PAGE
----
Overall: Would watch more if they'd made it. It was a great depiction of a group of survivors fighting their way through Day 1 and beyond in a big city. What was really fantastic about this anime was the certain scenarios that had next to no meaning to the plot, but gave a more realistic feel to the story (Example: scared little girl wets herself while Main character rescues her. Not referenced later, but it would totally happen in a real situation). They really used the landscape of a Japanese city well; using things like rivers (common), street blocks (obviously common), and obviously the high school as a great way to show how the characters would react.

The interesting set-up of this story, however, is the balance between Enemies. In shows like The Walking Dead, the main focus of 'Enemy' is not the zombies themselves, but the survivors and their interactions. Zombies are easily controlled, but when a person goes rogue, people die (example: Shane, Dale, Season 3 so far, etc). However, in HOTD, there seems to be an even split as to the 'enemy'. The officials in positions of 'Authority' have to deal with tough decisions, such as killing a few to save many (a common theme throughout the anime). Here scared officials are the Enemy. However, Zombies approaching after any sound is made is also a viable dead method, without humans being the outright cause of this. The Zombies are still a huge, inevitable threat, as proven by the Finale. In this sense, the show seems more balanced, and moreover, the world is a greater threat.

Back to themes, there are several themes presented here that I really like.

Blood is cheap: It seems that all our main characters are the sons/daughters of important families. Our early season villain is the son of an important politician, main female characters are all daughters of important people in power. But when push comes to shove, even the daughter of an important district leader is on her own, to fend for herself. The main characters are on a search for their families, but in the meantime, no one can protect them.

Killing a few to save many: In the fervor of war against the dead, many characters have to make decisions regarding the living. One situation that is brought up a few times is letting a small group of people cross a bridge or enter a safe zone. Letting them in brings in the possibility of letting in an unturned bitten person, therefore potentially harming the large group. Its a really difficult decision for anyone to make. People are still people, letting them die is inhumane. But letting in a possible threat that could kill a greater population is a great deterrent. Moreover, the anime provides both sides of the argument in positive light--a small group, huddled in a house, kills the poor man with the little daughter out of fear instead of letting him in. At the same time, the police try not to let in the group of crazed survivors cross the bridge into a secured area. These are situation that we, the viewer, can see what side they should have taken, but if we were in that position--what would you do?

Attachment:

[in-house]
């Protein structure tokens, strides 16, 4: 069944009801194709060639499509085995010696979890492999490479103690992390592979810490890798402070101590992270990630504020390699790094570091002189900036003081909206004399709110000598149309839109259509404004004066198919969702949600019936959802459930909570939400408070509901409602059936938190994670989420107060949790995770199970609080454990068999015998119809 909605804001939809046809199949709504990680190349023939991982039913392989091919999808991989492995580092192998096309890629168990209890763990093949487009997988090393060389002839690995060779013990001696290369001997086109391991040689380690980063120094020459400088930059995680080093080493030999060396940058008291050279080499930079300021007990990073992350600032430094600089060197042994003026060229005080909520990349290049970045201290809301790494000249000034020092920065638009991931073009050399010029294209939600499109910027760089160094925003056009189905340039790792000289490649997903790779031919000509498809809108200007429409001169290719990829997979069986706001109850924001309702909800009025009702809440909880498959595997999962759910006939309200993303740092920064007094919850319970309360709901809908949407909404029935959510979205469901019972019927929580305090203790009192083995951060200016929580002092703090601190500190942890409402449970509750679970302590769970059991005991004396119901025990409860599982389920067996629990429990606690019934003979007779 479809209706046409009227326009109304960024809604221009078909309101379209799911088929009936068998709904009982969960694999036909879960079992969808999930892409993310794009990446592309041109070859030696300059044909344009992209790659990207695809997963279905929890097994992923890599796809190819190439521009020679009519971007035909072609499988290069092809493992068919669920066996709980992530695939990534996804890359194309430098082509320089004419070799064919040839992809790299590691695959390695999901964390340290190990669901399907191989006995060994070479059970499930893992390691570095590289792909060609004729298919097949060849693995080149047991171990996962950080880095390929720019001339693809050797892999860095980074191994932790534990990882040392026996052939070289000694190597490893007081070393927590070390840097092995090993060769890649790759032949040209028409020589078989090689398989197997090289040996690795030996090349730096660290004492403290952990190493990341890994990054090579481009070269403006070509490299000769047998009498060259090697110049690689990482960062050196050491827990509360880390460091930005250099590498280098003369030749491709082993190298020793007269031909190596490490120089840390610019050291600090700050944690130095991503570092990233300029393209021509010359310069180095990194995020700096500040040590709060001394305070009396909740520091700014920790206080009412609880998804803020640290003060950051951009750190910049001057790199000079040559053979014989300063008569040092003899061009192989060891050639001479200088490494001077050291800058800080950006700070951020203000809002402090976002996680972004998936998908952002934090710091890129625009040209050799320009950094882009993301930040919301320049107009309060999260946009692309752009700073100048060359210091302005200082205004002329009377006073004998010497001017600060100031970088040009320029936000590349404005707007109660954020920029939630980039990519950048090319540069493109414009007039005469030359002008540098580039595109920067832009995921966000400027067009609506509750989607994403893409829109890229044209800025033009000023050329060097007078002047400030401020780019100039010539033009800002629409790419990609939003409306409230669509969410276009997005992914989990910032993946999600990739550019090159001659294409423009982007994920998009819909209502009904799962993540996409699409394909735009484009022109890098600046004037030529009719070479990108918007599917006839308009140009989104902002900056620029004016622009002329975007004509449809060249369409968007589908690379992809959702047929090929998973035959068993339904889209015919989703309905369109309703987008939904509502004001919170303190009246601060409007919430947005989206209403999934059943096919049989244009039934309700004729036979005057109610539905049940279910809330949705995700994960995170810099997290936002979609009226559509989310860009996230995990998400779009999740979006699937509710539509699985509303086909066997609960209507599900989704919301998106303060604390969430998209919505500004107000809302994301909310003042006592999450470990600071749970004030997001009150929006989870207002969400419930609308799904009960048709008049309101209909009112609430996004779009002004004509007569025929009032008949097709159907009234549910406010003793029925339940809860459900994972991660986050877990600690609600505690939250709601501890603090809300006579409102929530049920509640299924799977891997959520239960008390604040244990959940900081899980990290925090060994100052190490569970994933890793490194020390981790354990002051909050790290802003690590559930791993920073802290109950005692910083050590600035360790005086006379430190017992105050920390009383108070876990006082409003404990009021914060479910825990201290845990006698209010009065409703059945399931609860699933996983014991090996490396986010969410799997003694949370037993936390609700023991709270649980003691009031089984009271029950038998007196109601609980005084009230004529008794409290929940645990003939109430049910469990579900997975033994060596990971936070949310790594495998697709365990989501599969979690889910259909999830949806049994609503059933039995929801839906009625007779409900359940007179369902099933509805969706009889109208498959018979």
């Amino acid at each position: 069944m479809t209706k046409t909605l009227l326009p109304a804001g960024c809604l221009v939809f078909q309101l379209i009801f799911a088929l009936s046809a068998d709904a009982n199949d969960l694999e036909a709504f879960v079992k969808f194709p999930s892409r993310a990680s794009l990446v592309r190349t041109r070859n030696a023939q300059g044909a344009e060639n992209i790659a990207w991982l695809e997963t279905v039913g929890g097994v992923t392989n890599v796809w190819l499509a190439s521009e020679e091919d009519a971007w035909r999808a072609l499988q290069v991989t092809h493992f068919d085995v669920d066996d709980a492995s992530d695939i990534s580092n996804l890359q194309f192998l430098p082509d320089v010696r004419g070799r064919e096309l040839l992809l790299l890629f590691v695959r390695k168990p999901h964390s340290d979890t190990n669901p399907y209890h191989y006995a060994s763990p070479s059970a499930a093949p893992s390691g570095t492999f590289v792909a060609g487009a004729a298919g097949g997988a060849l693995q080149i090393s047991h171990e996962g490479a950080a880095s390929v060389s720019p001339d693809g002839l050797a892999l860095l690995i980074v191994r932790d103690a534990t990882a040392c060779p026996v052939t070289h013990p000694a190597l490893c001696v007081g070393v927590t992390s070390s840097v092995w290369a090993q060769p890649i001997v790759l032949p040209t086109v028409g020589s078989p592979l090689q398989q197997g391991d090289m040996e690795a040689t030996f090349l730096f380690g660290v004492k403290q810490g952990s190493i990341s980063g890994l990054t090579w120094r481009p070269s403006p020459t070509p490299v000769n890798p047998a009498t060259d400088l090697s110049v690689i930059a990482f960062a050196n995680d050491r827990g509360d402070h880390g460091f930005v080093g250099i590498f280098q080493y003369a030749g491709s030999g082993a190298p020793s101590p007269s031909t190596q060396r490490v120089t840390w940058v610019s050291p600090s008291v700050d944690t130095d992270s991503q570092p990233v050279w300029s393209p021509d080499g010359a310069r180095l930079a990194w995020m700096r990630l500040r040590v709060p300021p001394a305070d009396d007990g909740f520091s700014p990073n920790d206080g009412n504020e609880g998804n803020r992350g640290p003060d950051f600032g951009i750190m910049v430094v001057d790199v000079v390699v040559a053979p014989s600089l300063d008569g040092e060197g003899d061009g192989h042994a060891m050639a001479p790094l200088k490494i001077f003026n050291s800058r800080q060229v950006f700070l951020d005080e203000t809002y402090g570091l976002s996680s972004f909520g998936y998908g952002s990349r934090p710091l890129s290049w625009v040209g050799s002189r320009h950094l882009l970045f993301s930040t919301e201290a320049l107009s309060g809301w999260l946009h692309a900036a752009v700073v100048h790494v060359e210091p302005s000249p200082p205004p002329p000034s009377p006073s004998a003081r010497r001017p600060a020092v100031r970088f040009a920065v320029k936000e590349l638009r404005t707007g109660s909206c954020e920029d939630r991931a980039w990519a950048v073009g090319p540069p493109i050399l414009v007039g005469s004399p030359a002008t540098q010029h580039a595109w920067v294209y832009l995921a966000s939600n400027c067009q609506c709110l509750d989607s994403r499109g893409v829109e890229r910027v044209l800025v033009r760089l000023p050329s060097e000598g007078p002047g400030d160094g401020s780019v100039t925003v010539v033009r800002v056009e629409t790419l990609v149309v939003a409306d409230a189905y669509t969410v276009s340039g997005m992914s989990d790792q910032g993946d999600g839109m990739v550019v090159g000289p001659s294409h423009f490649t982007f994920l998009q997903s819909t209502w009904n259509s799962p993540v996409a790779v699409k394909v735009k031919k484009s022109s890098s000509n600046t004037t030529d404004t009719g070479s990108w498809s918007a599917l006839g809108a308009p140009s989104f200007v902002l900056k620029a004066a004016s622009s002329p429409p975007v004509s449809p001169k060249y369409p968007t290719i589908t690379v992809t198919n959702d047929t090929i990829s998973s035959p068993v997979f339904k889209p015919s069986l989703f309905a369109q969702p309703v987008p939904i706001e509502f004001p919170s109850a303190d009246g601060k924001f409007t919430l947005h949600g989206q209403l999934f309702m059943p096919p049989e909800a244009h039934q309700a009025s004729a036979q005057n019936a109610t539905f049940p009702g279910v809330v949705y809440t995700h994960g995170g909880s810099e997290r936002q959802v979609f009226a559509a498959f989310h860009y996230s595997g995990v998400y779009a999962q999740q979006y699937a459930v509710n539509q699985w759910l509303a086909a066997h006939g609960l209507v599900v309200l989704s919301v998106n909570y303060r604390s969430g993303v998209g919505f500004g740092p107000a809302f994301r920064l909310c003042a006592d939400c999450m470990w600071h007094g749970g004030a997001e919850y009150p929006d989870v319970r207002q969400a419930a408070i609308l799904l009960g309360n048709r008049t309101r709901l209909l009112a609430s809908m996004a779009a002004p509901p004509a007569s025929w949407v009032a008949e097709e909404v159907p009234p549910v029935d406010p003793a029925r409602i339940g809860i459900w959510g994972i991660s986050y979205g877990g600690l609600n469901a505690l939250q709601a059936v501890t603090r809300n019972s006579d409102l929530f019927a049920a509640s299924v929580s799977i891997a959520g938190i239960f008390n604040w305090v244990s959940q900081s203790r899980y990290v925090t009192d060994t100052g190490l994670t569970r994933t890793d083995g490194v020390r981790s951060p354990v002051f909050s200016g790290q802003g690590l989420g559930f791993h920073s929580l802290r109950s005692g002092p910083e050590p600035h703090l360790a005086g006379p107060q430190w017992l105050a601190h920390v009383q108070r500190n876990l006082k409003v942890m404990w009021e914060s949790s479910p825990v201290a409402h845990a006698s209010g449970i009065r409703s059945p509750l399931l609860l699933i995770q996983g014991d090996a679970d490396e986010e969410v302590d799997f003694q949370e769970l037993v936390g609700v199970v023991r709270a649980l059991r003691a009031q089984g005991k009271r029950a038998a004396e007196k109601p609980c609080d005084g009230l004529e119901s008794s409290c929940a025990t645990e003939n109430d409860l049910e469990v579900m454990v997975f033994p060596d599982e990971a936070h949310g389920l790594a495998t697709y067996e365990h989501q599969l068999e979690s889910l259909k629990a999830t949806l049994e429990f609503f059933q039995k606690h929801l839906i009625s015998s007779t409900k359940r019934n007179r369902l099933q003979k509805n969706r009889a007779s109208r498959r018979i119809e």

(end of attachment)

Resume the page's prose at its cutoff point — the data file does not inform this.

If you are easily offended by upskirt shots, nudity, unrealistic battle scenes, and oversized breasts, this is not the anime for you. The sheer amount of fan service is rather distracting from the scenario. There are several scenes involving a plethora of women that just seem unnecessary and unrealistic. Definitely a Shounen (Or Manime, if you will), HOTD is not for the weak of heart.


Thursday, November 15, 2012

The Great Fingerless Gloves Debate

Partial fingers, or no fingers at all???

It tears me apart! I can't decide! Does the partial fingers make them something other than fingerless gloves? Is it simply born of laziness that one does not knit the fingers?? QUESTIONS MUST BE ANSWERED!

Seriously! What is the point of having gloves if they don't warm your fingers? Of you simply knit them long, so they cover part of your fingers, without the individual finger holes, ARE THEY FINGERLESS MITTENS? Does that even make sense?? Where is the line??

I must preface this story with a fact about me: There are few things I dispise more than an ameteur that claims to know more about a skill than they actually do. Never bullshit knowledge. If you don't know, ask. Moreover, if you're going to publish a pattern, research that it isn't common knowledge, or at least don't claim inspirational genius when creating a garter stitch rectangle.